The Death of Signatures

Sydney VaccaroIndustry Trends2 Comments

Death of Signatures

American Express announced that merchants are no longer required to get the cardholder’s signatures on all transactions starting in April 2018. The change in the checkout process applies to merchants worldwide. In the American Express press release they provide the reasoning behind the change. By not requiring merchants to collect the card holder’s signature it will a more consistent and simplified checkout process, speed up the in-store checkout process, and reduce merchants operating cost of collecting the signatures.

Why Now?

Jaromir Divilek the Executive Vice President of American Express said “our fraud capabilities have advanced so that signatures are no longer necessary to fight fraud. In addition, the majority of American Express transactions today already do not require a signature at the point of sale as a result of previous policy changes we made to help our merchants.”

With the introduction of the EMV chip readers and the liability shift that took place in 2015 merchants have had the incentive to switch all there POS systems to be EMV capable. The everyday payment capabilities have gone beyond just EMV to contactless payment options. On top of the advancements in payment technology there has been a boom card-not-present transactions (aka ecommerce). When a customer makes an ecommerce purchase it is impossible for merchants to get a signature. Yet finished with 2.3 trillion dollars worth of ecommerce sales. Not one of those transactions required a signature so why should in-store purchase require it either.

Amex Isn’t the First

This decision by American Express to cut the signature requirement is not a revolutionary idea. It actually follows an earlier decision to stop requiring signatures on purchases under $50 in the United States, under $100 CAD in Canada, and under £30 in the U.K. American Express is not the first card network to eliminate the signature. American Express is actually just following Discover and MasterCard. Discover previously announced that in April of 2018 they will no longer require signatures on any transactions in the United States, Canada, Mexico and the Caribbean. MasterCard will be implementing the no signature requirement on all purchases in the United State and Canada starting in April of 2018. These policies are much more limited compared to American Express that is expanding their no signature policy practically worldwide.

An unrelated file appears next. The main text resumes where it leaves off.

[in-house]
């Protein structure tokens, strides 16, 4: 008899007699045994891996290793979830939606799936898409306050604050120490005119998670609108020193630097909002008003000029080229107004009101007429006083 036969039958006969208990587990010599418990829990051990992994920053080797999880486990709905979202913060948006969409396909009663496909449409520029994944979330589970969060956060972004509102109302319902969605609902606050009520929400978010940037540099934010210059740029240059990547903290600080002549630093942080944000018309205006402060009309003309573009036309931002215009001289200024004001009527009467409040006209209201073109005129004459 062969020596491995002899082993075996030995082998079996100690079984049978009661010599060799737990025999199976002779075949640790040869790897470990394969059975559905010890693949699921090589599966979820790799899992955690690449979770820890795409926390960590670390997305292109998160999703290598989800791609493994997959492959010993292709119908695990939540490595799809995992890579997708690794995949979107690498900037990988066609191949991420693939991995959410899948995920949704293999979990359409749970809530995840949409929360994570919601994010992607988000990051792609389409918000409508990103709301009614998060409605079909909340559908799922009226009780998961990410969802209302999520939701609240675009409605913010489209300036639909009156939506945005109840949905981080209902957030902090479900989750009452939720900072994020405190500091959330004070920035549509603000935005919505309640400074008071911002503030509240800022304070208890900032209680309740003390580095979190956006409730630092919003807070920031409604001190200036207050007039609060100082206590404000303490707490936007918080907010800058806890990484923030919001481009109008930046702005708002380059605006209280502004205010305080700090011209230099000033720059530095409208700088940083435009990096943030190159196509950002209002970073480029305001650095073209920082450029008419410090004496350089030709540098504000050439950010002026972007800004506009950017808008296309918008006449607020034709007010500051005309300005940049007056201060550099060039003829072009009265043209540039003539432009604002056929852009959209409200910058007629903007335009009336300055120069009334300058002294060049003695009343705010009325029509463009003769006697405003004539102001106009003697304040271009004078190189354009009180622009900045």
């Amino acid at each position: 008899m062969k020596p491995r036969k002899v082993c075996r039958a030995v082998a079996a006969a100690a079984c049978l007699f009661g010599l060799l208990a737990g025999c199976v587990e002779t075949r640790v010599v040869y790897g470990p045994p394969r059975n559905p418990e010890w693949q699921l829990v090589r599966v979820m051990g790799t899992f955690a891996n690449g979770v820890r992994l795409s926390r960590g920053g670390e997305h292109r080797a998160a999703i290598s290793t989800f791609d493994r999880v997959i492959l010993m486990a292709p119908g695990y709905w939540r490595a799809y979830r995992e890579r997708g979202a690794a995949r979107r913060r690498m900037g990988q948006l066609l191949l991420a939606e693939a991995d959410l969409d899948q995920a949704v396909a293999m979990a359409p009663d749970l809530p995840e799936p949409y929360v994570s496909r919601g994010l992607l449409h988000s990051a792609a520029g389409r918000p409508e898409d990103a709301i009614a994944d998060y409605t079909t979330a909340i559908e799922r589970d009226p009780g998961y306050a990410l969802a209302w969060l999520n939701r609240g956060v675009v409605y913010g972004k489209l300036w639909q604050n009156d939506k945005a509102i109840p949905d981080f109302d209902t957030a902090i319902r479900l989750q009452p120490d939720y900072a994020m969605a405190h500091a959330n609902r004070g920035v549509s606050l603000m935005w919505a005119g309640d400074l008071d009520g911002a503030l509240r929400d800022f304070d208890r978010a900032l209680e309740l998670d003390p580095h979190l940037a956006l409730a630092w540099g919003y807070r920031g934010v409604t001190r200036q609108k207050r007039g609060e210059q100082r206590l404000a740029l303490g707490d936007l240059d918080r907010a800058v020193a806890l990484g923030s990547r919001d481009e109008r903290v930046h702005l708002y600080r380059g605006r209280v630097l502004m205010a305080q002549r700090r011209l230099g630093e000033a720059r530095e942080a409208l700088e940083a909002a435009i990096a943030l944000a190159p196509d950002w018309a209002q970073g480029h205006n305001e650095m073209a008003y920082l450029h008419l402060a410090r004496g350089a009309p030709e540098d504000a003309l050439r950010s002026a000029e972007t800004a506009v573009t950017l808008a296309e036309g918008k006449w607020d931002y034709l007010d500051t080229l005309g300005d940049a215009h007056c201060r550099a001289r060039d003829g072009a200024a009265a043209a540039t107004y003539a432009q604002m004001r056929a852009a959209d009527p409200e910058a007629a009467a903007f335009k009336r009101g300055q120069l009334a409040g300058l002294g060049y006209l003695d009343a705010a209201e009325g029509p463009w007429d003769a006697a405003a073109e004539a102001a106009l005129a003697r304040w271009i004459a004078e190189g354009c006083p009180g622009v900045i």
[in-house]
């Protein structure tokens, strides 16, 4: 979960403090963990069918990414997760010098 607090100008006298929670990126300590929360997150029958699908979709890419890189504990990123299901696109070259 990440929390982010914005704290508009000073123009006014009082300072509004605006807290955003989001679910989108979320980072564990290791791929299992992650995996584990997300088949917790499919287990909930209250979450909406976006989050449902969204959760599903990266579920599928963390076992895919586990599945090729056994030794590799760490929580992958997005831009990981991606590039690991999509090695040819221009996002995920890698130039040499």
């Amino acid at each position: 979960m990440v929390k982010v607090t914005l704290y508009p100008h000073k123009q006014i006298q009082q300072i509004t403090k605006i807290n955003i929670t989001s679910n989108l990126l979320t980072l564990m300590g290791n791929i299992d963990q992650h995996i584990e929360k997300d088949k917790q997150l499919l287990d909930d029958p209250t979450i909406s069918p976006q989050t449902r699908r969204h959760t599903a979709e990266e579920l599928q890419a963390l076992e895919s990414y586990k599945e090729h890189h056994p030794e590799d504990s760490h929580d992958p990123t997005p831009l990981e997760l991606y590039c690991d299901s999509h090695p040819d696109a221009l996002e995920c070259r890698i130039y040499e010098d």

The decision behind the no signature requirement is practically the same between the card networks. In Discover’s press release their Vice President of Global Products Innovation, Jasma Ghai said “with the rise in new payment security capabilities, like chip technology and tokenization, the time is right to remove this step from the checkout experience.”

Visa is the last to announce the end of signatures. They will be making the signature requirement optional for all EMV contact or contactless chip-enabled merchants in North America, beginning April 2018. April will be a big month for card network changes because Visa will also be implementing its new global dispute resolution process: Visa Claims Resolution (VCR). This affects how the process that disputes are handled by Visa. Find out what to expect and how VCR will affect your business.

What Does It Mean For Payments and Chargebacks

As the executives of Discover and American Express stated the way that cardholders are paying is becoming more secure. The new and innovative technology is the reason behind that security. Technology such as tokenization, multi-factor authentication, contactless payment options, and biometrics all have been created to make purchases faster, more convenient, and secure. Removing the requirement of signatures on purchases is a step into the future of payments.

There are many reason codes that a signature from the cardholder can be used as compelling evidence in a chargeback response. Because these card networks no longer require signatures they will most likely remove the signature as part of compelling evidence that can be presented. Merchants could continue to require their customers to sign for purchases if they will like to. Until there is a law requiring them to do otherwise merchants would have the choice to get a signature or not. If the card networks no longer require the signature for compelling evidence there is even less incentive for merchants obtain one.

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